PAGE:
I am deriving the temporal envelope of a signal (in a particular frequency band) by summing some FFT bin powers and taking the average, I do the FFT frame by frame, windowing and some overlap.

Please help me understand the following: when the envelope of the signal changes slowly (say 5 Hz), I can track the envelope fine. However when the envelope is modulated at a higher frequency, say at 100 Hz, the dynamic range and amplitude of the detected envelope are very reduced.

So the Modulation Transfer Function (MTF) of this method has a low-pass look.

I am trying to understand the reasons for this low-pass roll-off effect and the maths behind it. I see what's happening but I can't clearly conceptualise the underlying cause . It should also be possible to come up with a number regarding the slope of the MTF.

Thanks in advance!


Edit 1 : Thanks for your answer. I can't post images cause I'm a new user apparently.. so here is a link: Link . you see on the left the input signal is 4 kHz modulated by 5 Hz and I take some fft bin powers to track the 5 Hz envelope and it works fine. But at 75 Hz modulation (right), the amplitude and dynamic range of the envelope are reduced, and it gets worse as you increase the modulation freq (low pass effect). This is what I am trying to get my head around: where is this effect coming from ? Is it because I destroy phase information when I take the power of the bins ? I apply a hann window on the time domain input frames, before computing the FFT.

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    $\begingroup$ Can you provide some pictures? When are you performing the windowing? The window is typically a low-pass filter. $\endgroup$ Oct 30, 2012 at 5:03
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    $\begingroup$ What are you actually doing? Post some code and a minimal example. (i.e. code that synthesizes a signal, and then the code that processes it). $\endgroup$ Oct 30, 2012 at 11:24

1 Answer 1


Any set of FFT framings of the data is a form of averaging filter or FIR filter, and thus will have a low-pass filtering effect over some envelope frequency range. You can understand this effect by treating the FFT window as a FIR filter kernel and calculating its frequency response.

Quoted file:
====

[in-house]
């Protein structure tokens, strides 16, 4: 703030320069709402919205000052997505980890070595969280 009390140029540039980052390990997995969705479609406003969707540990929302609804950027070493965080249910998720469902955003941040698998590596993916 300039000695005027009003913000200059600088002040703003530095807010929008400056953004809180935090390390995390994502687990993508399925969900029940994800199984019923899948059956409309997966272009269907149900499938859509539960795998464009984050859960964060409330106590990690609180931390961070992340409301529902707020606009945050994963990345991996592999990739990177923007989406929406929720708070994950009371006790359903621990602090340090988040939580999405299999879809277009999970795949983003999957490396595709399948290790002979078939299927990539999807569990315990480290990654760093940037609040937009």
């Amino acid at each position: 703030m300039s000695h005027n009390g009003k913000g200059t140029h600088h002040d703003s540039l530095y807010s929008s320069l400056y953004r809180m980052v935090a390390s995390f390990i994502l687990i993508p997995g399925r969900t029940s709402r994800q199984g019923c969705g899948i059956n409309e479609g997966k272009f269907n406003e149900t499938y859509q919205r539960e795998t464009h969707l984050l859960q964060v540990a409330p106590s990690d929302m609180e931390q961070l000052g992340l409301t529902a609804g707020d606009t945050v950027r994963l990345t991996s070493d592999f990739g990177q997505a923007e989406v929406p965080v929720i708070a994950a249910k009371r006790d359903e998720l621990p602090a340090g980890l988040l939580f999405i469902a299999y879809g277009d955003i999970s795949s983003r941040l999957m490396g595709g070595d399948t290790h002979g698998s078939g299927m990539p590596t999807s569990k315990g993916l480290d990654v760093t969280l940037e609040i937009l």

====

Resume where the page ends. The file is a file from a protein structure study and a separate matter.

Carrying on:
If the width of your FFT window is somewhere near the period of 5 Hz, then you will be in an area of filter roll-off. You could try a shorter window, compensate for the window roll-off, perhaps using a "flat-top" window if your frequency of interest is well within the window's passband, or use another form of enveloper follower which does not have an intrinsic roll-off in the area of interest.

  • $\begingroup$ thank you. I can't see a FIR kernel here though as you need at least some history (e.g one previous sample) to make a low-pass filter. Here it looks to me like a memory-less system as the time frames are independent . $\endgroup$
    – G Porters
    Oct 31, 2012 at 3:50
  • $\begingroup$ If you have more than 1 sample in a window, you have history for a FIR kernel the length of that FFT window. The filter kernel is all 1's for the default rectangular window. $\endgroup$
    – hotpaw2
    Oct 31, 2012 at 6:00
  • $\begingroup$ This is a poor way to think about it. A multiplicative window in the time domain does not in general act like a low-pass filter. There is nothing to suggest the OP is convolving the window in the time domain. Applying a multiplicative non-rectangular window is a perfectly sensible thing to do to alleviate edge effects. $\endgroup$ Oct 31, 2012 at 11:18
  • $\begingroup$ The OP is convolving his window against, not a single FFT frame, but a sequence of frames. The sequence will thus be filtered, even though invisible in any single frame. $\endgroup$
    – hotpaw2
    Oct 31, 2012 at 15:11
  • $\begingroup$ @hotpaw2 why do you think the OP is convolving anything? It would be a distinctly strange thing to do in this situation, and isn't apparent from the question (except for the implicit frequency domain convolution from a TD window, which isn't going to be anything like a low pass filter). $\endgroup$ Oct 31, 2012 at 21:03

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